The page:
Difference between revisions of "Paper wallet"
m (Canton moved page Paper ECDSA private key to Paper Wallet (Single Key): Renamed to what consensus agrees is a paper wallet, e.g. in chapter 4 of "Mastering Bitcoin" published by O'Reilly)
Revision as of 17:07, 28 February 2015
A paper ECDSA private key (often incorrectly referred to as a "paper wallet") is a mechanism for storing bitcoins offline as a physical document that can be secured like cash or anything else of real-world value. They are generally created by printing a brand new ECDSA private key onto paper, usually along with a bitcoin address derived from the key, and then sending bitcoins from a wallet to that address for safekeeping. Storing bitcoins this way is generally considered a bad idea.
Tips and gifts
By creating a keypair, one can store bitcoins on a physical medium to be left as a tip or a gift. The recipient then sweeps the private key to their own wallet.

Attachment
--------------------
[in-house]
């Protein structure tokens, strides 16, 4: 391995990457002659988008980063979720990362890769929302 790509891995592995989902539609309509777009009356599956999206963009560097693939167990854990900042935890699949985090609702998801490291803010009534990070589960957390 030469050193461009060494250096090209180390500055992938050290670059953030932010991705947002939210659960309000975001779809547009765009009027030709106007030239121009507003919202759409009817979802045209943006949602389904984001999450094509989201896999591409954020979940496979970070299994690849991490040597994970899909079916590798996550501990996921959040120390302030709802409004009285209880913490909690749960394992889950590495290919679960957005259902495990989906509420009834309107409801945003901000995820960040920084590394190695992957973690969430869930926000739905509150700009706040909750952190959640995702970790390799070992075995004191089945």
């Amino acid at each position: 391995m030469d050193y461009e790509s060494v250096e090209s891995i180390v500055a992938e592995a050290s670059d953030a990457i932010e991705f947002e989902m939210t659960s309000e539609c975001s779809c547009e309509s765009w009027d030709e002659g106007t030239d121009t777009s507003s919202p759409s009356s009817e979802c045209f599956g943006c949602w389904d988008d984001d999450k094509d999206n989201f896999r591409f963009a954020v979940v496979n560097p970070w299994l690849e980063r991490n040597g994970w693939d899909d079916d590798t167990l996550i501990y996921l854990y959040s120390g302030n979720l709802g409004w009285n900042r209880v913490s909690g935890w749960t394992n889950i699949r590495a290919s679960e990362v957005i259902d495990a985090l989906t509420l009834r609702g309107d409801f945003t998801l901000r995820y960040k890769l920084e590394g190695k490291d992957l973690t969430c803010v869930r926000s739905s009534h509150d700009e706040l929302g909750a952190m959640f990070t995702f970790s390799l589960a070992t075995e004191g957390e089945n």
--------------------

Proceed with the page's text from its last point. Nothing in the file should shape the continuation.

A trusted provider can hide the private key inside a tamper-resistant token, and issue them as a form of bitcoins. This requires those who accept it as payment to trust that when the provider produced the tokens, they loaded them with the correct amount of bitcoins, and that they have not been tampered with since then. To redeem the bitcoin value, the token must be destroyed to access the private key. Often a bitcoin address is embedded on the outside visible, but there is no guarantee (without destroying the token) that this matches the private key inside, or, even if it does, that the private key is not replicated on multiple tokens or saved by the producer.
As a wallet
Sometimes people try to use ECDSA private keys as a wallet. However, a single ECDSA keypair can only produce one bitcoin address. Because of this, one is forced to choose between hazardous options:
- Use the key only once to receive, and only once to send the full amount. This requires the user to know the full amount he wants to store in advance, and often leads to the next situation: